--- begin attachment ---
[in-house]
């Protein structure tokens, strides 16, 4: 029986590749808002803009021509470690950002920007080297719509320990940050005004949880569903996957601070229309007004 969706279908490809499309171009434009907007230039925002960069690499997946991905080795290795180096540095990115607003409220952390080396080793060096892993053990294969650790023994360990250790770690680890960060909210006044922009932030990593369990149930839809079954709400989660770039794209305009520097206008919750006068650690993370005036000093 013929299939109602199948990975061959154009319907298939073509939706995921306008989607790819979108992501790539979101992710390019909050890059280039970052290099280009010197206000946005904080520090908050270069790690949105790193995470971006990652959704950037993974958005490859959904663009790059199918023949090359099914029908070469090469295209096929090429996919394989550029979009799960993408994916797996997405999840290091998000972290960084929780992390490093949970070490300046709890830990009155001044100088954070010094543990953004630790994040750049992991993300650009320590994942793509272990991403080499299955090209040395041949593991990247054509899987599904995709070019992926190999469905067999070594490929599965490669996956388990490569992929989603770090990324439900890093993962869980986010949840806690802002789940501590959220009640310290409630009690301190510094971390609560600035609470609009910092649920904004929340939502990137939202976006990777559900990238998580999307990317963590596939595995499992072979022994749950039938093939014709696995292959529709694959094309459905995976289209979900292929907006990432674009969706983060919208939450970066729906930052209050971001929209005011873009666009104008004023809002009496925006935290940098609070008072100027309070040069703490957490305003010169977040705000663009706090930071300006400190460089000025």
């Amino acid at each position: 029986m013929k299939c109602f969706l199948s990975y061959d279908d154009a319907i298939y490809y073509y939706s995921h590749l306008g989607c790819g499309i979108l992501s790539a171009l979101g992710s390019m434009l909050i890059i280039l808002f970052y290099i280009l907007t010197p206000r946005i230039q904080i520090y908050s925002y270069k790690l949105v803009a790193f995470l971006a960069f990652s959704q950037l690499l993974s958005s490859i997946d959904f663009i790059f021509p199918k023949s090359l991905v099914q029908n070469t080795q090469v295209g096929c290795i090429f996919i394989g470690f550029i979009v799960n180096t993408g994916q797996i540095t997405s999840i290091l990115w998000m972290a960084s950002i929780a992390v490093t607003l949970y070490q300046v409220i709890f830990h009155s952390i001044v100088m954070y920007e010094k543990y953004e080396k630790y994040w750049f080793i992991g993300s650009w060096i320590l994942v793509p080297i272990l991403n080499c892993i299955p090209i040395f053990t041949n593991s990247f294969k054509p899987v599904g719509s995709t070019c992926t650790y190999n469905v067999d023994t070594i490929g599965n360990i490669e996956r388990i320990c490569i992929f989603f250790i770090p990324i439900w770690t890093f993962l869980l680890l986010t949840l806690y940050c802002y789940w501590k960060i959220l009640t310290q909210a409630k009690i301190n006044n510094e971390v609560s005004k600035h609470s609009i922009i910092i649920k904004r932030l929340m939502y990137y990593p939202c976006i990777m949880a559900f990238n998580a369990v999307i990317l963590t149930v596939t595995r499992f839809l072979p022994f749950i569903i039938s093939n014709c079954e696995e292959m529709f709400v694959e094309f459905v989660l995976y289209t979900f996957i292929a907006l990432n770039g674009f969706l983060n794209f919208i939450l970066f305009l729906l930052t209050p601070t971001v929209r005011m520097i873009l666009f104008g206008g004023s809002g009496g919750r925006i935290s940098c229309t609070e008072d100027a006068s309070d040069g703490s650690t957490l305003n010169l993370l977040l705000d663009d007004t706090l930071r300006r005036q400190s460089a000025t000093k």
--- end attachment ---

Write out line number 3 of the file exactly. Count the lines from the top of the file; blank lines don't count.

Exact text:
């Amino acid at each position: 029986m013929k299939c109602f969706l199948s990975y061959d279908d154009a319907i298939y490809y073509y939706s995921h590749l306008g989607c790819g499309i979108l992501s790539a171009l979101g992710s390019m434009l909050i890059i280039l808002f970052y290099i280009l907007t010197p206000r946005i230039q904080i520090y908050s925002y270069k790690l949105v803009a790193f995470l971006a960069f990652s959704q950037l690499l993974s958005s490859i997946d959904f663009i790059f021509p199918k023949s090359l991905v099914q029908n070469t080795q090469v295209g096929c290795i090429f996919i394989g470690f550029i979009v799960n180096t993408g994916q797996i540095t997405s999840i290091l990115w998000m972290a960084s950002i929780a992390v490093t607003l949970y070490q300046v409220i709890f830990h009155s952390i001044v100088m954070y920007e010094k543990y953004e080396k630790y994040w750049f080793i992991g993300s650009w060096i320590l994942v793509p080297i272990l991403n080499c892993i299955p090209i040395f053990t041949n593991s990247f294969k054509p899987v599904g719509s995709t070019c992926t650790y190999n469905v067999d023994t070594i490929g599965n360990i490669e996956r388990i320990c490569i992929f989603f250790i770090p990324i439900w770690t890093f993962l869980l680890l986010t949840l806690y940050c802002y789940w501590k960060i959220l009640t310290q909210a409630k009690i301190n006044n510094e971390v609560s005004k600035h609470s609009i922009i910092i649920k904004r932030l929340m939502y990137y990593p939202c976006i990777m949880a559900f990238n998580a369990v999307i990317l963590t149930v596939t595995r499992f839809l072979p022994f749950i569903i039938s093939n014709c079954e696995e292959m529709f709400v694959e094309f459905v989660l995976y289209t979900f996957i292929a907006l990432n770039g674009f969706l983060n794209f919208i939450l970066f305009l729906l930052t209050p601070t971001v929209r005011m520097i873009l666009f104008g206008g004023s809002g009496g919750r925006i935290s940098c229309t609070e008072d100027a006068s309070d040069g703490s650690t957490l305003n010169l993370l977040l705000d663009d007004t706090l930071r300006r005036q400190s460089a000025t000093k």